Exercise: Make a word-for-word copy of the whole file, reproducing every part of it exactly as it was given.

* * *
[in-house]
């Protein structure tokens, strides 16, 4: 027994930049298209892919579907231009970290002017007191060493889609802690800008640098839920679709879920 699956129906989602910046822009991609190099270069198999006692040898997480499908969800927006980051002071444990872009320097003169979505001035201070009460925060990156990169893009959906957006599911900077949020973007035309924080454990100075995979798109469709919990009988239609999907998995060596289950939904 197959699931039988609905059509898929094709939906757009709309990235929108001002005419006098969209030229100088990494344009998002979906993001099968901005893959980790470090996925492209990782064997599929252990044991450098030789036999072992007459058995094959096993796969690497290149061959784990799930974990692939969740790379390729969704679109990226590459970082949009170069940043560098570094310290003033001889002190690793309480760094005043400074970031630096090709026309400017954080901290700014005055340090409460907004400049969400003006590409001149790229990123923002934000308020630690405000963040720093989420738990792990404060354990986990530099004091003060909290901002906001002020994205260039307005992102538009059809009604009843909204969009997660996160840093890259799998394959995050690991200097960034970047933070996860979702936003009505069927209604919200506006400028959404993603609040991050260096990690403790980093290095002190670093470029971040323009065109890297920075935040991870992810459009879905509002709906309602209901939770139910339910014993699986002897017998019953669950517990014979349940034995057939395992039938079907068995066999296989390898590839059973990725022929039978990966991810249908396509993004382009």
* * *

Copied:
[in-house]
């Protein structure tokens, strides 16, 4: 027994930049298209892919579907231009970290002017007191060493889609802690800008640098839920679709879920 699956129906989602910046822009991609190099270069198999006692040898997480499908969800927006980051002071444990872009320097003169979505001035201070009460925060990156990169893009959906957006599911900077949020973007035309924080454990100075995979798109469709919990009988239609999907998995060596289950939904 197959699931039988609905059509898929094709939906757009709309990235929108001002005419006098969209030229100088990494344009998002979906993001099968901005893959980790470090996925492209990782064997599929252990044991450098030789036999072992007459058995094959096993796969690497290149061959784990799930974990692939969740790379390729969704679109990226590459970082949009170069940043560098570094310290003033001889002190690793309480760094005043400074970031630096090709026309400017954080901290700014005055340090409460907004400049969400003006590409001149790229990123923002934000308020630690405000963040720093989420738990792990404060354990986990530099004091003060909290901002906001002020994205260039307005992102538009059809009604009843909204969009997660996160840093890259799998394959995050690991200097960034970047933070996860979702936003009505069927209604919200506006400028959404993603609040991050260096990690403790980093290095002190670093470029971040323009065109890297920075935040991870992810459009879905509002709906309602209901939770139910339910014993699986002897017998019953669950517990014979349940034995057939395992039938079907068995066999296989390898590839059973990725022929039978990966991810249908396509993004382009």